Comparison of Quantitative Microbiology and Histopathology in Divided Burn-Wound Biopsy Specimens

Albert T. Mcmanus, Seung H. Kim, William F. Mcmanus, Arthur D. Mason, Basil A. Pruitt

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Abstract

We examined the association between quantitative microbiologic results and histopathologic findings in divided biopsy specimens from 200 burned patients. Microbiologic counts were determined as log10 colony-forming units per gram of disrupted tissue. Histopathologic results were scored on a scale of 1 to 6, values of 4 or greater indicating microbial invasion of viable tissue. Agreement of 96.1% was found between negative cultures, arbitrarily identified as those with fewer than 5 logs/g, and histologic absence of invasive infection. In sharp contrast, however, histologic invasion occurred in only 36% of specimens with positive cultures. Though low tissue counts are essentially synonymous with negative histologic findings, quantitative microbiology is not a diagnostic substitute for histologic examination, since high tissue counts quite commonly do not indicate invasion. The principal value of quantitative burn-wound biopsies is the demonstration of predominant burn-wound flora.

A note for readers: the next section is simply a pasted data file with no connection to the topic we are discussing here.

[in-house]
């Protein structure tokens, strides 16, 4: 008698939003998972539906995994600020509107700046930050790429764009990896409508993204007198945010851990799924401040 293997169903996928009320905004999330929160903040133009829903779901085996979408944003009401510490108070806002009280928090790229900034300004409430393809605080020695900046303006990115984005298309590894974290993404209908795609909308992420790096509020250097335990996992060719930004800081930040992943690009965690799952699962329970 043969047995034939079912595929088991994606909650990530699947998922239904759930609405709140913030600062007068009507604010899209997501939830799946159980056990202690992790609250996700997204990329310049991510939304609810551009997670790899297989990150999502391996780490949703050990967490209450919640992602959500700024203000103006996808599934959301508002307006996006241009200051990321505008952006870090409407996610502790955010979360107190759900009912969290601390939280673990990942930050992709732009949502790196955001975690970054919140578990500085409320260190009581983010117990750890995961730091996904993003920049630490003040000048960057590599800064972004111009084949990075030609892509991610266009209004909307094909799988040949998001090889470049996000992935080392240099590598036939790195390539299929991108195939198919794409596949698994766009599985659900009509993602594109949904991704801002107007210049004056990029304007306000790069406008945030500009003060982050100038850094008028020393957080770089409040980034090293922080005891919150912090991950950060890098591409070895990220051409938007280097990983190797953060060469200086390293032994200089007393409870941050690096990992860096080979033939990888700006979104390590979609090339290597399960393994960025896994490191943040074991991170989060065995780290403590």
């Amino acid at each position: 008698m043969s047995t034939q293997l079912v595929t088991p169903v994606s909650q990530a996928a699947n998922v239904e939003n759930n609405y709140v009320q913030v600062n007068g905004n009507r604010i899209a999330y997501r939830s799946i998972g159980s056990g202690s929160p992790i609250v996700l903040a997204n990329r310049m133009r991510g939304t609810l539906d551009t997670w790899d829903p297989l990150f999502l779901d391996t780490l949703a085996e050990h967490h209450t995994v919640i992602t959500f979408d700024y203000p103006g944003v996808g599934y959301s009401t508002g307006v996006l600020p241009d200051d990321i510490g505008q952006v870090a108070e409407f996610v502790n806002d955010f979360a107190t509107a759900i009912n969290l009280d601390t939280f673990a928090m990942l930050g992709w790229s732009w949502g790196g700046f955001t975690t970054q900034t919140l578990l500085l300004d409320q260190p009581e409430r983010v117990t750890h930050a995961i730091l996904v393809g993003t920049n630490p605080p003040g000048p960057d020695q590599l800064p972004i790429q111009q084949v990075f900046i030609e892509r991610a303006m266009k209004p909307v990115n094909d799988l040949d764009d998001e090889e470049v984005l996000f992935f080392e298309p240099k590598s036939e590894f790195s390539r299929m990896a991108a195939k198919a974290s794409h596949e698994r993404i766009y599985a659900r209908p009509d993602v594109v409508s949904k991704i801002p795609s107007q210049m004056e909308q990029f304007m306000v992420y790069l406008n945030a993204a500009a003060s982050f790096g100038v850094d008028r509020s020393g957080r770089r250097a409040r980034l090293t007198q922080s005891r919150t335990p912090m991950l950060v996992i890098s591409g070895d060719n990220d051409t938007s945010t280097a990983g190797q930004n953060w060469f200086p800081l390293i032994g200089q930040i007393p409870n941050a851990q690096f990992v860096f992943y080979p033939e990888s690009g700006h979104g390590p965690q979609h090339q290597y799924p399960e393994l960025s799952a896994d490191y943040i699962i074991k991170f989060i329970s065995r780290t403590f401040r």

Original languageEnglish (US)
Pages (from-to)74-76
Number of pages3
JournalArchives of Surgery
Volume122
Issue number1
DOIs
StatePublished - Jan 1987

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ASJC Scopus subject areas

  • Surgery

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